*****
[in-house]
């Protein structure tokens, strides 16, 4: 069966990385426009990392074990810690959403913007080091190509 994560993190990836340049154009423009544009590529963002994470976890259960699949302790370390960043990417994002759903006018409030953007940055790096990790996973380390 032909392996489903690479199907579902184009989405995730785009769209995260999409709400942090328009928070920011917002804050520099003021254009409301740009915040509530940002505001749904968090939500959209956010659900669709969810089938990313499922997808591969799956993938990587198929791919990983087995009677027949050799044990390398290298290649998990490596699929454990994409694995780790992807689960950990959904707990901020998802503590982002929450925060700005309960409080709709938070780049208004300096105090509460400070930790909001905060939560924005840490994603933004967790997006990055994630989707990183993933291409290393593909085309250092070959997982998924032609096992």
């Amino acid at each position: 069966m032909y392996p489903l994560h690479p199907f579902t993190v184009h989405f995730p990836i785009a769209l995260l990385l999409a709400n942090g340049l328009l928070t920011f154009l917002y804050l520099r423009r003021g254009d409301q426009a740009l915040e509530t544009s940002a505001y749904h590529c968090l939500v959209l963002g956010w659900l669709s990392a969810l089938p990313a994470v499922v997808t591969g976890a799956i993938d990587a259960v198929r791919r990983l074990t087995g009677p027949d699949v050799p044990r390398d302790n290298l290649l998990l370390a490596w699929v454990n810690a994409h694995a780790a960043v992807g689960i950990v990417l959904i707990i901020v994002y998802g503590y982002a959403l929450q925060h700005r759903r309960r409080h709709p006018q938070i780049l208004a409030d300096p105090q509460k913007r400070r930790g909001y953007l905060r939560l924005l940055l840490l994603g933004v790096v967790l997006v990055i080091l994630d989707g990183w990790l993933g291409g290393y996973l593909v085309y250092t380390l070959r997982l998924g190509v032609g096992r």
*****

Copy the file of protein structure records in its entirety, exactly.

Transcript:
[in-house]
């Protein structure tokens, strides 16, 4: 069966990385426009990392074990810690959403913007080091190509 994560993190990836340049154009423009544009590529963002994470976890259960699949302790370390960043990417994002759903006018409030953007940055790096990790996973380390 032909392996489903690479199907579902184009989405995730785009769209995260999409709400942090328009928070920011917002804050520099003021254009409301740009915040509530940002505001749904968090939500959209956010659900669709969810089938990313499922997808591969799956993938990587198929791919990983087995009677027949050799044990390398290298290649998990490596699929454990994409694995780790992807689960950990959904707990901020998802503590982002929450925060700005309960409080709709938070780049208004300096105090509460400070930790909001905060939560924005840490994603933004967790997006990055994630989707990183993933291409290393593909085309250092070959997982998924032609096992």
């Amino acid at each position: 069966m032909y392996p489903l994560h690479p199907f579902t993190v184009h989405f995730p990836i785009a769209l995260l990385l999409a709400n942090g340049l328009l928070t920011f154009l917002y804050l520099r423009r003021g254009d409301q426009a740009l915040e509530t544009s940002a505001y749904h590529c968090l939500v959209l963002g956010w659900l669709s990392a969810l089938p990313a994470v499922v997808t591969g976890a799956i993938d990587a259960v198929r791919r990983l074990t087995g009677p027949d699949v050799p044990r390398d302790n290298l290649l998990l370390a490596w699929v454990n810690a994409h694995a780790a960043v992807g689960i950990v990417l959904i707990i901020v994002y998802g503590y982002a959403l929450q925060h700005r759903r309960r409080h709709p006018q938070i780049l208004a409030d300096p105090q509460k913007r400070r930790g909001y953007l905060r939560l924005l940055l840490l994603g933004v790096v967790l997006v990055i080091l994630d989707g990183w990790l993933g291409g290393y996973l593909v085309y250092t380390l070959r997982l998924g190509v032609g096992r």